Browsing Tag

Angel Di Maria

Master of None

It’s probably fair to say that Daley Blind was kind of an afterthought when he was unveiled alongside Radamel Falcao on September 11, 2014. El Tigre had been one of the best strikers in Europe, and his arrival on a loan/option-to-buy deal generated real excitement among the United faithful. Blind, on the other hand, was a good player but hardly a marquee star. A £13.8 million signing from AFC Ajax, he was, seemingly, only bought because of his rapport and familiarity with then-Manchester United manager Louis van Gaal.

Four years later, as Blind prepares to return to Ajax in a deal worth, potentially, £18.1 million, it’s fair to say that he contributed far more to United’s cause than either Falcao or Angel Di Maria, the other major acquisition in the summer of 2014. With three trophies to his name, as well as many instances of professionalism, heads-up play and selfless determination, he will always be remembered fondly by the United faithful.

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Bye Bye Basti

You’d think that most Manchester United fans would react to the departure of an old over-the-hill midfielder who had made fewer appearances for the club than Mark Bosnich, Luke Chadwick and the immortal Eric Djemba-Djemba (so bad they named him twice) and had yet to play in the Premier League this season with a collective shrug. You’d be wrong.

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“A Season in the Red”: How David Moyes Beat Himself Before Chelsea, Everton, Man City, Liverpool (and a Ton of Other Teams) Did.

“He is a modest man who has a lot to be modest about,” Winston Churchill reportedly said about political rival Clement Attlee. Of course, Attlee got the last laugh, defeating Churchill in the 1945 parliamentary elections, but the (possibly apocryphal) put-down lives on in political lore.

Churchill’s quip was on my mind as I read  “A Season in the Red,” by the Guardian’s Jamie Jackson. The book, which was released this month in the United States, chronicles all of the various missteps and mishaps from David Moyes’s disastrous 10-month stint at Old Trafford. The book, which covers both Moyes’s ill-fated tenure, as well as the first year of Louis van Gaal’s reign, is written primarily from the perspective of the press corp covering the team during that tumultuous two-year period following Sir Alex Ferguson’s retirement.

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When the Going Got Tough, Di Maria Got Going

In the end, Angel Di Maria’s only positive contribution to Manchester United’s history might be that he made other, less-heralded #7’s like Michael Owen and Antonio Valencia, look not-so-bad in retrospect. Oh, and he did score a ridiculous goal against Leicester City that was voted “Goal of the Year” by the Premier League. That was pretty cool.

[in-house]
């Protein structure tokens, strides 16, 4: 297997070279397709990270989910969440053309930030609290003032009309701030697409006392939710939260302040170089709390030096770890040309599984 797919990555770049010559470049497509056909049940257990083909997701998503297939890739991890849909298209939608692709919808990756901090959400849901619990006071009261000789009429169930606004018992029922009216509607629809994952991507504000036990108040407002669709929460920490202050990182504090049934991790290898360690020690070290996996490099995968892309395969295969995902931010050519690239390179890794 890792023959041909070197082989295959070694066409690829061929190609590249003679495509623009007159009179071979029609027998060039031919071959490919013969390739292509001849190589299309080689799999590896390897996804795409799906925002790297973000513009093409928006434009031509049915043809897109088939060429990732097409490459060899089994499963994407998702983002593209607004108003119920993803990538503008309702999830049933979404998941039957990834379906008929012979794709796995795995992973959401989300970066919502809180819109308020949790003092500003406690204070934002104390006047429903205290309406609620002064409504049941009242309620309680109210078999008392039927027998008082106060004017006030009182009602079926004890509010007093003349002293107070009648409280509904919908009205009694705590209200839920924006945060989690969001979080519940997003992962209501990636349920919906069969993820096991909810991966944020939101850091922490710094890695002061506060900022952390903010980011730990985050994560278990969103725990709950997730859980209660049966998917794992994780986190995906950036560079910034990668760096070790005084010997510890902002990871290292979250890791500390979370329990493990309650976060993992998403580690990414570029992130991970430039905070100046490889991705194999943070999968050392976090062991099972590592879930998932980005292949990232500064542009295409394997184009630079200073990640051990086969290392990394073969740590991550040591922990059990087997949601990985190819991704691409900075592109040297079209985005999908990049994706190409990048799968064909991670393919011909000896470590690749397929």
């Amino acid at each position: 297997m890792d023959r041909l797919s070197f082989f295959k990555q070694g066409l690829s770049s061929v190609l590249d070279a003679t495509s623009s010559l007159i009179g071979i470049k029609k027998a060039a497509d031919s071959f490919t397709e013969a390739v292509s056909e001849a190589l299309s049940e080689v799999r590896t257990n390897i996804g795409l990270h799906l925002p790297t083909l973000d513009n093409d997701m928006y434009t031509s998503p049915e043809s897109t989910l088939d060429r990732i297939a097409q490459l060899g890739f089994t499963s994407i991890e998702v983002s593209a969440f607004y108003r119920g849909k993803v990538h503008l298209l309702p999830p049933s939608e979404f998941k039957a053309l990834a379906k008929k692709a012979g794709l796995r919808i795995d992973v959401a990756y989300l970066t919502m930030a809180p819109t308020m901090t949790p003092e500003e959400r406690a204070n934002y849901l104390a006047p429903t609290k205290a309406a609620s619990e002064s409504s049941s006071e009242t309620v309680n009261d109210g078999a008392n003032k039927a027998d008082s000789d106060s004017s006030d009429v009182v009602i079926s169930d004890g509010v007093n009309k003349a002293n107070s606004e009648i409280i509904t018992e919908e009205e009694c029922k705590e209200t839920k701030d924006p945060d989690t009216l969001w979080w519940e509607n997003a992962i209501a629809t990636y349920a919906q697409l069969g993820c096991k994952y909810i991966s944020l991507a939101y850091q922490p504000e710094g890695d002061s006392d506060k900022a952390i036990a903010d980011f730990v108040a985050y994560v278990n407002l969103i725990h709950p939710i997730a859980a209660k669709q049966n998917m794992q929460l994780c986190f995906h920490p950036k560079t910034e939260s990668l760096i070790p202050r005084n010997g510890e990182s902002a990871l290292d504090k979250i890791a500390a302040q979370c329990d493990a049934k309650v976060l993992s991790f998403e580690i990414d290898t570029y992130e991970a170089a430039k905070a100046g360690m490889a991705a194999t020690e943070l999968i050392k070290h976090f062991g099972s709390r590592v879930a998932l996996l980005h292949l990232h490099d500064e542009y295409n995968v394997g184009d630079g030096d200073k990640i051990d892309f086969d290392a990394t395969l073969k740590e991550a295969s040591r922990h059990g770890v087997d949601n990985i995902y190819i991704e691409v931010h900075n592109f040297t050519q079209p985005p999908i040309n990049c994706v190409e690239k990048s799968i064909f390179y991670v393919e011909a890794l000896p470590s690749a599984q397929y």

After that, there aren’t many nice things to say about his time at Old Trafford.

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Here We Go Again…

Perpetual Manchester United target Wesley Sneijder finally looks set to fulfill his destiny by securing a lucrative move… to Juventus.

Based on various media sources, Wesley Sneijder has been on the verge of joining Manchester United in nearly every transfer window over the last four-plus years. The media continue to link Sneijder to United even though the team has no need for him as he doesn’t play center-back and there are already too many creative midfield types at the club. Sure, there have been other names continuously linked with the club, like Cesc Fabregas, Gareth Bale or Arturo Vidal. But none of those players have generated as many stories or produced as many twists-and-turns over the years as Sneijder. He’s been on the way to Old Trafford for so long that United might as well have a testimonial for him when he retires.

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Wither the Manchester United Youth Academy?

A lot has been made of Manchester United’s decision to sell home-grown player Danny Welbeck to Arsenal while bringing in Colombian hitman Radamel Falcao from AS Monaco for a (potentially) astronomical fee. Predictably, many United alums are up in arms that the move is a betrayal of the club’s history of putting youth development first and giving prized academy graduates an opportunity to succeed with the first team. Former assistant manager Mike Phelan sounded the warning bell immediately after the transfer window shut, saying that the club was “losing its identity.” Eric Harrison, the famed youth team coach that won the FA Youth Cup in 1992 with the likes of Ryan Giggs, David Beckham, Paul Scholes, Nicky Butt and the Neville Brothers said he was worried the club would “lose its soul” by importing foreign stars and failing to give opportunities to academy graduates.

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